Asserting that Reins received no information from his associate as to the rainwater penetration issue and because there is no need to hold expert witnesses to the strict standards applied to attorneys, Westminster contends that its expert should not have been disqualified from testifying as to any issue. Westminster asserts that it does not appear that Farrell was in possession of any confidential information not waived by MOA's endorsement of Farrell as an expert in the mediation and that Farrell and Reins did not communicate concerning the brick cavity wall issue. We reject these arguments.

Here, upon Reins' recommendation, MOA retained Farrell, and MOA's contention that Farrell is in possession of information from MOA concerning moisture intrusion and MOA's methods of operation and decision-making process is undisputed. Such facts, in our view, suffice to support a conclusion that a confidential relationship existed between MOA and Farrell.

The question then becomes one of the extent to which this information should be imputed to Reins. Westminster submitted affidavits from both Reins and Farrell. Reins' affidavit states that no confidential information provided by MOA to Farrell was communicated to Reins by Farrell or Madsen. Farrell's affidavit asserts that the information he learned from MOA concerned only the damage due to rainwater intrusion. Nevertheless, it is undisputed that Reins and Farrell were members of the same firm. In addition, although the structural movement and rainwater intrusion issues are denominated by the parties as being distinct, they are nonetheless both aspects of the same overall dispute involving the same building.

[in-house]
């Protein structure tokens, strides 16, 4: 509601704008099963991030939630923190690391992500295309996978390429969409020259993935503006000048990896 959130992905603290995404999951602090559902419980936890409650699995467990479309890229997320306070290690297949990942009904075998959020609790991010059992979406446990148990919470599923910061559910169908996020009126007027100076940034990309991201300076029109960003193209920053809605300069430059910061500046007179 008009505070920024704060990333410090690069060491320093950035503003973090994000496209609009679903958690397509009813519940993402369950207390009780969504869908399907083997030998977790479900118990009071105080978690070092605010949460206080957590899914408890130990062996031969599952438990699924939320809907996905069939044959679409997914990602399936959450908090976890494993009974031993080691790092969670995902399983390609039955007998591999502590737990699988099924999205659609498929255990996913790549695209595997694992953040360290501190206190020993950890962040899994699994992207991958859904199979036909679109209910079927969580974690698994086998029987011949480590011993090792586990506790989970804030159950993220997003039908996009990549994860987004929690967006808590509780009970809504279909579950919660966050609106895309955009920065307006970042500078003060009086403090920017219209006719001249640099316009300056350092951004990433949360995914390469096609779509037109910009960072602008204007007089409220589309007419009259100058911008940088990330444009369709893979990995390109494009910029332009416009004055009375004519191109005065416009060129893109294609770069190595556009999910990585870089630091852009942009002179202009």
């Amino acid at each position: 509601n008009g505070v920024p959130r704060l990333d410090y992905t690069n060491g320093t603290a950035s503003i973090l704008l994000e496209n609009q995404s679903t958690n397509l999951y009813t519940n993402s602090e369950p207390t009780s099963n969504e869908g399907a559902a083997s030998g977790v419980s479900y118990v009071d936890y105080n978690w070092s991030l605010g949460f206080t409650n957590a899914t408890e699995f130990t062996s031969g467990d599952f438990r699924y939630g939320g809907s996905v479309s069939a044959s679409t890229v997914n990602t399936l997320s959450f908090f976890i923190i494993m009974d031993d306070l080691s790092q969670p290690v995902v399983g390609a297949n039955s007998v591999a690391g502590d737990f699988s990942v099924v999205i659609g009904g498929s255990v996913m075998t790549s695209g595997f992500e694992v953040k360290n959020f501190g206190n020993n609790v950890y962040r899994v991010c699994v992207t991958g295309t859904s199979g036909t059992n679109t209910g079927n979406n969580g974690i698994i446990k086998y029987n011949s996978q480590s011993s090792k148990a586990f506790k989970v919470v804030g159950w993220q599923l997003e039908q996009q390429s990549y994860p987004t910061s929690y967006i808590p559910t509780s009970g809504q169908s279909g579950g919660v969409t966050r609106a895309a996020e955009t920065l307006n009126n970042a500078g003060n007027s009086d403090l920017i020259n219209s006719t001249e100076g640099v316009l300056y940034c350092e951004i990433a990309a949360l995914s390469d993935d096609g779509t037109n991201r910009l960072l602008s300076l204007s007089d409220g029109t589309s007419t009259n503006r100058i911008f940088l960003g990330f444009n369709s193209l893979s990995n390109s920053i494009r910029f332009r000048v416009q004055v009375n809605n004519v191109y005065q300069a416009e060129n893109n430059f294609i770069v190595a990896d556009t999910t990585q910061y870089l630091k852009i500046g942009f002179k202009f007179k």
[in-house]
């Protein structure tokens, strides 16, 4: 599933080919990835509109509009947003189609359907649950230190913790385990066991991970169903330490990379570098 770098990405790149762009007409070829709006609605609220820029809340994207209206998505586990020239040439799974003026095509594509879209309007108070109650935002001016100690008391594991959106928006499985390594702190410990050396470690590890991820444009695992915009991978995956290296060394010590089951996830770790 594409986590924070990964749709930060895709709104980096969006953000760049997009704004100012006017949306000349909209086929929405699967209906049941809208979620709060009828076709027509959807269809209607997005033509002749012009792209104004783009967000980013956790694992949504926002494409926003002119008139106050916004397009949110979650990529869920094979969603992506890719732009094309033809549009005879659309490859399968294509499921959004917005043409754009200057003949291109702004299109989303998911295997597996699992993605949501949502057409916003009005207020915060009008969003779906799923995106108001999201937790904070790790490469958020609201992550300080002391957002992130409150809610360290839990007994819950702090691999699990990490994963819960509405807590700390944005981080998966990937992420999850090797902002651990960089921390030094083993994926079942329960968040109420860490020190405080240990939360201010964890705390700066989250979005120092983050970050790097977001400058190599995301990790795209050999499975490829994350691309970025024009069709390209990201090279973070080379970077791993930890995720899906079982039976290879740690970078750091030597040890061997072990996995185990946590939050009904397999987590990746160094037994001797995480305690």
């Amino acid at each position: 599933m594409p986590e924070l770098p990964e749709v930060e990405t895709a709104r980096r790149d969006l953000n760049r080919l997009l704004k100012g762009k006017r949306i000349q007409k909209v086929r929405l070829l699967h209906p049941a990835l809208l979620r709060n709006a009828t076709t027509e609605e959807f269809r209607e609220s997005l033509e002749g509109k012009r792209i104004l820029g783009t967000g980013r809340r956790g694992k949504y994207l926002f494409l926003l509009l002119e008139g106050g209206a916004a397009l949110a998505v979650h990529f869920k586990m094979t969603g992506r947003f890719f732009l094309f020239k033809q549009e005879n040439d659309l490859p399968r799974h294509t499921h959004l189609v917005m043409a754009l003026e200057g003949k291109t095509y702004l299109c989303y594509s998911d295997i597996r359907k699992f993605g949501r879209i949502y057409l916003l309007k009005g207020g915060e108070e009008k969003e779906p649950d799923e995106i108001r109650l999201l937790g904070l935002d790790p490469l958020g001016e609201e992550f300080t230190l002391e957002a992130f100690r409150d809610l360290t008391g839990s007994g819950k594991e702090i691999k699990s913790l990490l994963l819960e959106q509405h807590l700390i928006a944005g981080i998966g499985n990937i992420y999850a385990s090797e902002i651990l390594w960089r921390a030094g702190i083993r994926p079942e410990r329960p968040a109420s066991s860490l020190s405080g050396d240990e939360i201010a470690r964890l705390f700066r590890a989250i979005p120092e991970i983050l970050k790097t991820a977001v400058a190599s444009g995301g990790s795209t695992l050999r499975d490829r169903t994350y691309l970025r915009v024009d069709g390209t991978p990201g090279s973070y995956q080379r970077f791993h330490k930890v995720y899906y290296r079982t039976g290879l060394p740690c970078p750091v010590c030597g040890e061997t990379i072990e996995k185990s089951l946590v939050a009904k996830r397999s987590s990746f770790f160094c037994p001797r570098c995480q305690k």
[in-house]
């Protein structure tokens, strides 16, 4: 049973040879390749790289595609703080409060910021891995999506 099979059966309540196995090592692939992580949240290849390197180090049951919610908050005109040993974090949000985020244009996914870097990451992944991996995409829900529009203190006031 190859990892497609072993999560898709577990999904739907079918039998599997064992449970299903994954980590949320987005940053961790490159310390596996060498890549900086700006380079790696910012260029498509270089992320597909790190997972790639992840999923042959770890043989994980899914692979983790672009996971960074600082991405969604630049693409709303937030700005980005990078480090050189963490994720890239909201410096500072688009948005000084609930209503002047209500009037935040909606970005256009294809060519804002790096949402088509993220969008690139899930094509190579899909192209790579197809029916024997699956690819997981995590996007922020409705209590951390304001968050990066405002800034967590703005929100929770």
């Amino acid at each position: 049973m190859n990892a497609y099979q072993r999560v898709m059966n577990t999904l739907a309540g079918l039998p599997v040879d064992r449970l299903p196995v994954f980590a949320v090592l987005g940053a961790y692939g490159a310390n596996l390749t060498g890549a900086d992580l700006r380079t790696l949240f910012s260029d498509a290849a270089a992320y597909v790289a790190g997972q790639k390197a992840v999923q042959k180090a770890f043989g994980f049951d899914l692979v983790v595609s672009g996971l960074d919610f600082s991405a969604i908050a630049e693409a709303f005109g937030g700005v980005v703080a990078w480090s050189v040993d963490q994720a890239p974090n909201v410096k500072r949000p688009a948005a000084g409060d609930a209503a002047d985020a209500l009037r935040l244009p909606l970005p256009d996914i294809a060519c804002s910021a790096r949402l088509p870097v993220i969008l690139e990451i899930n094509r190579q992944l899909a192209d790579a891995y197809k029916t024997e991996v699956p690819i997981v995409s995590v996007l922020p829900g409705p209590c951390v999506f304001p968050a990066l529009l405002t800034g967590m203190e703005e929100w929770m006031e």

Thus, two members of the same firm were involved in a complex and important subject in which the parties by whom they were retained both have important adverse interests. Even if no disclosures occur, the court and the public are faced with the reality that a single firm has acted as a consultant for both sides in an adversarial situation. See Wang Laboratories, Inc. v. Toshiba Corp., supra.

Taking into account its duty to protect the integrity of the judicial process, the trial court could reasonably have concluded that a conflict of interest had arisen that was sufficient to justify disqualifying Reins. See Marvin Lumber & Cedar Co. v. Norton Co., 113 F.R.D. 588 (D.Minn.1986) (the threat or potential threat that confidences may be disclosed is enough to disqualify). Under such circumstances, we conclude that the trial court did not abuse its discretion in doing so.